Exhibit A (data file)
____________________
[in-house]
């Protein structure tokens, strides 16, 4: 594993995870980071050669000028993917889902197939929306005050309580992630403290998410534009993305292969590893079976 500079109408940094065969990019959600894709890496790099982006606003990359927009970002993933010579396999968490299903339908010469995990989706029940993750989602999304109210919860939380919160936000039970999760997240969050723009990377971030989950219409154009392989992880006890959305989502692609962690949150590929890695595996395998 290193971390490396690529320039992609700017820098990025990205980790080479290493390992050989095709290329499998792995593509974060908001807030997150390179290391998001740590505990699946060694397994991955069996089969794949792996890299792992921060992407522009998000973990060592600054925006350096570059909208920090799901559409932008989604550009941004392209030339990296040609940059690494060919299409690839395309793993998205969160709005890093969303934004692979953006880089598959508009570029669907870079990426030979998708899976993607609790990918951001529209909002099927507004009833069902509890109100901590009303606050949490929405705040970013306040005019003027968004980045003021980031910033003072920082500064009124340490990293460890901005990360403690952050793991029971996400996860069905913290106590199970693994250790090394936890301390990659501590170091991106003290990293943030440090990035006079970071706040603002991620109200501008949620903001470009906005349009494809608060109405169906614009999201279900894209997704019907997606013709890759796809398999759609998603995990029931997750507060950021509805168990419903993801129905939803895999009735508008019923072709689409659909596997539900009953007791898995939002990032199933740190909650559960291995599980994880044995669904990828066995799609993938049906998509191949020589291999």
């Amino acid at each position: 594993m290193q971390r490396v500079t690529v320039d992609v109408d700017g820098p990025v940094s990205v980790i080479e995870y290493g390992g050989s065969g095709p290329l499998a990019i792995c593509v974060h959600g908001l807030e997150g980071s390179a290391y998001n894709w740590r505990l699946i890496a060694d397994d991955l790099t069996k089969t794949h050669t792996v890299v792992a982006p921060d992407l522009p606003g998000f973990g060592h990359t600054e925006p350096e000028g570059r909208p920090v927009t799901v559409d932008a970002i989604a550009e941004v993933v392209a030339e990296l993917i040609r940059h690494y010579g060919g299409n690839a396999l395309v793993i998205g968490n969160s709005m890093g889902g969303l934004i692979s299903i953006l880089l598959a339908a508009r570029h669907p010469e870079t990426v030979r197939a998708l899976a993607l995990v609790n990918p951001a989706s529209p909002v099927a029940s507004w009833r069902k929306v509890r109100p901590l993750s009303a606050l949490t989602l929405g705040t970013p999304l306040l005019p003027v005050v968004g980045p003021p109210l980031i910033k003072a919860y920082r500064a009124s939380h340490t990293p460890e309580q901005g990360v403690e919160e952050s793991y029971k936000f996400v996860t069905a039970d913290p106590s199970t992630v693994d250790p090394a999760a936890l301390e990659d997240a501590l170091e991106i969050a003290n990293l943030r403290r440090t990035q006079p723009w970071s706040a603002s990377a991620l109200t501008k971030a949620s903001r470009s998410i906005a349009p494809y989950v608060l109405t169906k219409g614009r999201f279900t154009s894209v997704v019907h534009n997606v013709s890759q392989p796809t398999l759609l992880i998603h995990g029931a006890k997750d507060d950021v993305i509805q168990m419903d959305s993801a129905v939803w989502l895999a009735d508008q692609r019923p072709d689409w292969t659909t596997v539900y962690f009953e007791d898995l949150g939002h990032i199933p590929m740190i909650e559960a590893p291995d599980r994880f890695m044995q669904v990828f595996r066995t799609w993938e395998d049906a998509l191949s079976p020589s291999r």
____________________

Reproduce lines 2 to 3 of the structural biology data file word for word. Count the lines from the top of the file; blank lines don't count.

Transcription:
């Protein structure tokens, strides 16, 4: 594993995870980071050669000028993917889902197939929306005050309580992630403290998410534009993305292969590893079976 500079109408940094065969990019959600894709890496790099982006606003990359927009970002993933010579396999968490299903339908010469995990989706029940993750989602999304109210919860939380919160936000039970999760997240969050723009990377971030989950219409154009392989992880006890959305989502692609962690949150590929890695595996395998 290193971390490396690529320039992609700017820098990025990205980790080479290493390992050989095709290329499998792995593509974060908001807030997150390179290391998001740590505990699946060694397994991955069996089969794949792996890299792992921060992407522009998000973990060592600054925006350096570059909208920090799901559409932008989604550009941004392209030339990296040609940059690494060919299409690839395309793993998205969160709005890093969303934004692979953006880089598959508009570029669907870079990426030979998708899976993607609790990918951001529209909002099927507004009833069902509890109100901590009303606050949490929405705040970013306040005019003027968004980045003021980031910033003072920082500064009124340490990293460890901005990360403690952050793991029971996400996860069905913290106590199970693994250790090394936890301390990659501590170091991106003290990293943030440090990035006079970071706040603002991620109200501008949620903001470009906005349009494809608060109405169906614009999201279900894209997704019907997606013709890759796809398999759609998603995990029931997750507060950021509805168990419903993801129905939803895999009735508008019923072709689409659909596997539900009953007791898995939002990032199933740190909650559960291995599980994880044995669904990828066995799609993938049906998509191949020589291999």
């Amino acid at each position: 594993m290193q971390r490396v500079t690529v320039d992609v109408d700017g820098p990025v940094s990205v980790i080479e995870y290493g390992g050989s065969g095709p290329l499998a990019i792995c593509v974060h959600g908001l807030e997150g980071s390179a290391y998001n894709w740590r505990l699946i890496a060694d397994d991955l790099t069996k089969t794949h050669t792996v890299v792992a982006p921060d992407l522009p606003g998000f973990g060592h990359t600054e925006p350096e000028g570059r909208p920090v927009t799901v559409d932008a970002i989604a550009e941004v993933v392209a030339e990296l993917i040609r940059h690494y010579g060919g299409n690839a396999l395309v793993i998205g968490n969160s709005m890093g889902g969303l934004i692979s299903i953006l880089l598959a339908a508009r570029h669907p010469e870079t990426v030979r197939a998708l899976a993607l995990v609790n990918p951001a989706s529209p909002v099927a029940s507004w009833r069902k929306v509890r109100p901590l993750s009303a606050l949490t989602l929405g705040t970013p999304l306040l005019p003027v005050v968004g980045p003021p109210l980031i910033k003072a919860y920082r500064a009124s939380h340490t990293p460890e309580q901005g990360v403690e919160e952050s793991y029971k936000f996400v996860t069905a039970d913290p106590s199970t992630v693994d250790p090394a999760a936890l301390e990659d997240a501590l170091e991106i969050a003290n990293l943030r403290r440090t990035q006079p723009w970071s706040a603002s990377a991620l109200t501008k971030a949620s903001r470009s998410i906005a349009p494809y989950v608060l109405t169906k219409g614009r999201f279900t154009s894209v997704v019907h534009n997606v013709s890759q392989p796809t398999l759609l992880i998603h995990g029931a006890k997750d507060d950021v993305i509805q168990m419903d959305s993801a129905v939803w989502l895999a009735d508008q692609r019923p072709d689409w292969t659909t596997v539900y962690f009953e007791d898995l949150g939002h990032i199933p590929m740190i909650e559960a590893p291995d599980r994880f890695m044995q669904v990828f595996r066995t799609w993938e395998d049906a998509l191949s079976p020589s291999r």